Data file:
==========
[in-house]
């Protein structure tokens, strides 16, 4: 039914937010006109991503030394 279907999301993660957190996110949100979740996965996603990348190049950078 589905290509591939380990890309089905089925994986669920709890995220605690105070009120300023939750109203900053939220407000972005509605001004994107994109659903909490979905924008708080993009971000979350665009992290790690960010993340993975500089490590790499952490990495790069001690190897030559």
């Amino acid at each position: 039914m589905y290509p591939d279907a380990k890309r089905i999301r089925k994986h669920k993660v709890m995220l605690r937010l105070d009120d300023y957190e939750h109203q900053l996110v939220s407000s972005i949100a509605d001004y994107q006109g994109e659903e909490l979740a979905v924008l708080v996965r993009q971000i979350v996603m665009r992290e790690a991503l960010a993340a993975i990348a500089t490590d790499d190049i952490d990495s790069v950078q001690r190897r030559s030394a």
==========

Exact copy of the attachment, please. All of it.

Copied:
[in-house]
């Protein structure tokens, strides 16, 4: 039914937010006109991503030394 279907999301993660957190996110949100979740996965996603990348190049950078 589905290509591939380990890309089905089925994986669920709890995220605690105070009120300023939750109203900053939220407000972005509605001004994107994109659903909490979905924008708080993009971000979350665009992290790690960010993340993975500089490590790499952490990495790069001690190897030559």
């Amino acid at each position: 039914m589905y290509p591939d279907a380990k890309r089905i999301r089925k994986h669920k993660v709890m995220l605690r937010l105070d009120d300023y957190e939750h109203q900053l996110v939220s407000s972005i949100a509605d001004y994107q006109g994109e659903e909490l979740a979905v924008l708080v996965r993009q971000i979350v996603m665009r992290e790690a991503l960010a993340a993975i990348a500089t490590d790499d190049i952490d990495s790069v950078q001690r190897r030559s030394a």